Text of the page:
AT&T: Your World Of Hurt Delivered

Last Updated Aug 4, 2009 9:48 AM EDT

AT&T was behind Apple's decision to pull the Google Voice app from the iTune store after all. This isn't conjecture -- there is a smoking gun, which is the following response by an Apple customer service rep, posted by Google Voice developer Sean Kovacs:

What a stupid move by AT&T; not only will this cause all kinds of regulatory problems for the carrier, but the move effectively throws customers into the arms of its principal rival, Verizon. No wonder Google is upset.

The ramifications of this are pretty stunning:

  • The FCC is likely to take fairly draconian action to ensure this doesn't happen again, perhaps forcing a decoupling of handset vendors and app stores; this would have a huge impact on Apple's future, given that apps are the iPhone's rocket fuel;
  • Verizon gets to smell like a rose, and if the FCC allows carriers to sell apps (which they should, although the agency may attach strings, like forcing carriers to make the apps transportable from one device or carrier to another) gives it a huge head start as it has already announced plans for a mega app store;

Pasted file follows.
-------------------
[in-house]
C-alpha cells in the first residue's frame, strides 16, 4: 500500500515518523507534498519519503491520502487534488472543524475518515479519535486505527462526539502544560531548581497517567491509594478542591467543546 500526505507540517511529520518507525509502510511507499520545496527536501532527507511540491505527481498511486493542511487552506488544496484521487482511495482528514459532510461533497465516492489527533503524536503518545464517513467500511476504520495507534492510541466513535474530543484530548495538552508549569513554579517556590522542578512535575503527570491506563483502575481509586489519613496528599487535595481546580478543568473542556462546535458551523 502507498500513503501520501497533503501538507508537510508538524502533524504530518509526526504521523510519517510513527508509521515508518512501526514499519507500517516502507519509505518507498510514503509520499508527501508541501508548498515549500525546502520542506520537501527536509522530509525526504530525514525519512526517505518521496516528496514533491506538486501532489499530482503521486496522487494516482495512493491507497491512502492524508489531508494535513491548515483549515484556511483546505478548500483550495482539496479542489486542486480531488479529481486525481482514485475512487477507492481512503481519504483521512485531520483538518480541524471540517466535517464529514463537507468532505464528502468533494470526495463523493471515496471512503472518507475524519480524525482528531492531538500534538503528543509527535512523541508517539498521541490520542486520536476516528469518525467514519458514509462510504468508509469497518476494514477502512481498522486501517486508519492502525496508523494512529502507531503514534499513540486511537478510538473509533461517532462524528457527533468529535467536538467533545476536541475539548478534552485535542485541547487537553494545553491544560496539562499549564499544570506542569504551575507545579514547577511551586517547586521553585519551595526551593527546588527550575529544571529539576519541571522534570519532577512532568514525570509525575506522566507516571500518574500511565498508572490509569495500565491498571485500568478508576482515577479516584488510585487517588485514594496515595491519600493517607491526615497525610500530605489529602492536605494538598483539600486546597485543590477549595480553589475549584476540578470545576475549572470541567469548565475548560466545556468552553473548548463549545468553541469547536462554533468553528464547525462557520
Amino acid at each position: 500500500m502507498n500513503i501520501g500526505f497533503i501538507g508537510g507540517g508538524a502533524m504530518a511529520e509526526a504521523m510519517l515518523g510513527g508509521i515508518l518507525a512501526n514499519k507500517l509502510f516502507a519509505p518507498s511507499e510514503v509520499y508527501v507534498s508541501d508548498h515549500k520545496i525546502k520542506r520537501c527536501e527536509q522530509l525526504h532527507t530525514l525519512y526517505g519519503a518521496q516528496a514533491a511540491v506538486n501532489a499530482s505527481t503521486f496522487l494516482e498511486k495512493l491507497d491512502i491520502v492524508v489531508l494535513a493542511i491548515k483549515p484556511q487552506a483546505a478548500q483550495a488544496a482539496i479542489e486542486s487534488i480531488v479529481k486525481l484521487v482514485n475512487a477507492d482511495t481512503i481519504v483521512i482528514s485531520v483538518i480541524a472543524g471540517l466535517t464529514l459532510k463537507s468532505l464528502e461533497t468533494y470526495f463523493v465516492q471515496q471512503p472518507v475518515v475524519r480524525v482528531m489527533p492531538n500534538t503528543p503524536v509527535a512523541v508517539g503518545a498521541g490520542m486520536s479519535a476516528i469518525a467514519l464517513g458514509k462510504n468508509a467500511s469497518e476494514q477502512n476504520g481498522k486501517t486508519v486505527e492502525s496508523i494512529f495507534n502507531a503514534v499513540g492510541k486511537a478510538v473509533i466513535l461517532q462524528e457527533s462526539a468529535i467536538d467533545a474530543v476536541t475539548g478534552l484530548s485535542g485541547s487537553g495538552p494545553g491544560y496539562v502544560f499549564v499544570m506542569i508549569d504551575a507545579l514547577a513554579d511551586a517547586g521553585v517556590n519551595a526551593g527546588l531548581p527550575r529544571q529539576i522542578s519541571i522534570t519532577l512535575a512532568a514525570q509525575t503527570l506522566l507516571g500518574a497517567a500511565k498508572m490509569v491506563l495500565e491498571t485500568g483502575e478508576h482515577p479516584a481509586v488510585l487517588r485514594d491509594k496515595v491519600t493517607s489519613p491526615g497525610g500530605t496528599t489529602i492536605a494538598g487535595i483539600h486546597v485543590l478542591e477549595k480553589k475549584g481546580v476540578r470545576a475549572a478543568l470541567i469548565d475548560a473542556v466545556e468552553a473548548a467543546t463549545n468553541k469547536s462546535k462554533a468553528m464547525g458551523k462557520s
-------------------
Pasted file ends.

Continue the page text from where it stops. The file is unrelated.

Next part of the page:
• AT&T will lose its iPhone contract with Apple, which will cause it to run for the nearest, next hot device -- which could very well be an Android phone (perhaps with augmented reality features, which are thus far only available on Android operating systems);
  • Apple will be forced to publish and adhere to a transparent set of rules governing submissions and the review process for new apps.
And those are just the first things that comes to mind. This revelation is going to be shocking for many who, like myself, assumed that AT&T wouldn't or couldn't dictate these kind of terms to Apple; as Om Malik noted, AT&T's BlackBerry does have Google Voice -- but AT&T apparently sees how quickly the iPhone has been gobbling smartphone market share. In that context, only the iPhone matters. It may also not enjoy the kind of pull at Research in Motion as it does at Apple.
  • Michael Hickins

    Michael Hickins has written about technology and business for BNET, InformationWeek,, eWEEK -- where he was executive editor from 2007-2008 -- The Curator,, Multex Investor, Reuters, and Conde Nast's Hickins is the author of The Actual Adventures of Michael Missing, a collection of short stories published by Alfred A. Knopf in 1991. He also published Blomqvist, a picaresque novel set in 11th century Europe, in 2006. Hickins remains passionately interested in the intersections of business, technology, politics and culture, and endures a life-long obsession with baseball. He is married with two children and lives in Manhattan.